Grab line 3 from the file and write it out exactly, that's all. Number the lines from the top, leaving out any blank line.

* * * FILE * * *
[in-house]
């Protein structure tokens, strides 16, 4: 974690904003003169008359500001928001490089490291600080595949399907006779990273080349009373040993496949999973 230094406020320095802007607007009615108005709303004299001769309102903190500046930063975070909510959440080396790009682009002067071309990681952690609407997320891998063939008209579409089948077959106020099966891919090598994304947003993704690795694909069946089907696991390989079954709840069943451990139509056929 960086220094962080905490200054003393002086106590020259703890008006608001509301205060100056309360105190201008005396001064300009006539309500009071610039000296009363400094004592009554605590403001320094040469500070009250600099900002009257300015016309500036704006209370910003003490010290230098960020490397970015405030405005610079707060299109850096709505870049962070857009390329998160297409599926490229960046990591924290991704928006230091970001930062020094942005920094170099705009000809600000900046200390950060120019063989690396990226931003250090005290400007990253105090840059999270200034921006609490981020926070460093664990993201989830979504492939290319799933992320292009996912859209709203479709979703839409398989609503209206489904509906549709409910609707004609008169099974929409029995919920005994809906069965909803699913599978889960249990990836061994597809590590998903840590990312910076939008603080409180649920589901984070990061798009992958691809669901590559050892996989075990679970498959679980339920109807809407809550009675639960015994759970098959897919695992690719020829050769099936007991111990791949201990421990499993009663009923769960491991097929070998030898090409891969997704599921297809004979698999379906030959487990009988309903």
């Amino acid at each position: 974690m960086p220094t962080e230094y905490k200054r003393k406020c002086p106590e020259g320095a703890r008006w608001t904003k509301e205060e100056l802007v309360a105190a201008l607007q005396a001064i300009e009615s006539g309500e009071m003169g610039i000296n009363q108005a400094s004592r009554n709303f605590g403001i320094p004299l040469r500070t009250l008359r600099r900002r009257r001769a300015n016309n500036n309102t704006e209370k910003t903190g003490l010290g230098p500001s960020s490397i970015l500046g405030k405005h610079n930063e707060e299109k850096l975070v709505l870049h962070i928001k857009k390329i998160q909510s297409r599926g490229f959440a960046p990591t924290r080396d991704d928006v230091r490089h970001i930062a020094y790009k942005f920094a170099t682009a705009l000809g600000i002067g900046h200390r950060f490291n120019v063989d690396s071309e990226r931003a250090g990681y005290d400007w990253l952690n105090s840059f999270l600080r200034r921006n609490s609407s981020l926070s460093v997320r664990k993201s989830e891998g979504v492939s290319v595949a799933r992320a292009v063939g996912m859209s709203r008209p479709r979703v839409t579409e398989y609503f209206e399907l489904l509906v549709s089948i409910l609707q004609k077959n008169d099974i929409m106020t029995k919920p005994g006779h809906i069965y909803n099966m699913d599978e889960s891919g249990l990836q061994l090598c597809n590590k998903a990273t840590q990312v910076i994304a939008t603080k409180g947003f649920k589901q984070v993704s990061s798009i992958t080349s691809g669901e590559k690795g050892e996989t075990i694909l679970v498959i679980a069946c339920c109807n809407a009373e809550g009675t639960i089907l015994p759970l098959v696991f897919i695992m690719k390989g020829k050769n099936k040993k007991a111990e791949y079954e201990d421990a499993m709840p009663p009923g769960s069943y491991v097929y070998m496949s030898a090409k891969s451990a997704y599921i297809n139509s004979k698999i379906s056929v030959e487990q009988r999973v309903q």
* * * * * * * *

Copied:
């Amino acid at each position: 974690m960086p220094t962080e230094y905490k200054r003393k406020c002086p106590e020259g320095a703890r008006w608001t904003k509301e205060e100056l802007v309360a105190a201008l607007q005396a001064i300009e009615s006539g309500e009071m003169g610039i000296n009363q108005a400094s004592r009554n709303f605590g403001i320094p004299l040469r500070t009250l008359r600099r900002r009257r001769a300015n016309n500036n309102t704006e209370k910003t903190g003490l010290g230098p500001s960020s490397i970015l500046g405030k405005h610079n930063e707060e299109k850096l975070v709505l870049h962070i928001k857009k390329i998160q909510s297409r599926g490229f959440a960046p990591t924290r080396d991704d928006v230091r490089h970001i930062a020094y790009k942005f920094a170099t682009a705009l000809g600000i002067g900046h200390r950060f490291n120019v063989d690396s071309e990226r931003a250090g990681y005290d400007w990253l952690n105090s840059f999270l600080r200034r921006n609490s609407s981020l926070s460093v997320r664990k993201s989830e891998g979504v492939s290319v595949a799933r992320a292009v063939g996912m859209s709203r008209p479709r979703v839409t579409e398989y609503f209206e399907l489904l509906v549709s089948i409910l609707q004609k077959n008169d099974i929409m106020t029995k919920p005994g006779h809906i069965y909803n099966m699913d599978e889960s891919g249990l990836q061994l090598c597809n590590k998903a990273t840590q990312v910076i994304a939008t603080k409180g947003f649920k589901q984070v993704s990061s798009i992958t080349s691809g669901e590559k690795g050892e996989t075990i694909l679970v498959i679980a069946c339920c109807n809407a009373e809550g009675t639960i089907l015994p759970l098959v696991f897919i695992m690719k390989g020829k050769n099936k040993k007991a111990e791949y079954e201990d421990a499993m709840p009663p009923g769960s069943y491991v097929y070998m496949s030898a090409k891969s451990a997704y599921i297809n139509s004979k698999i379906s056929v030959e487990q009988r999973v309903q």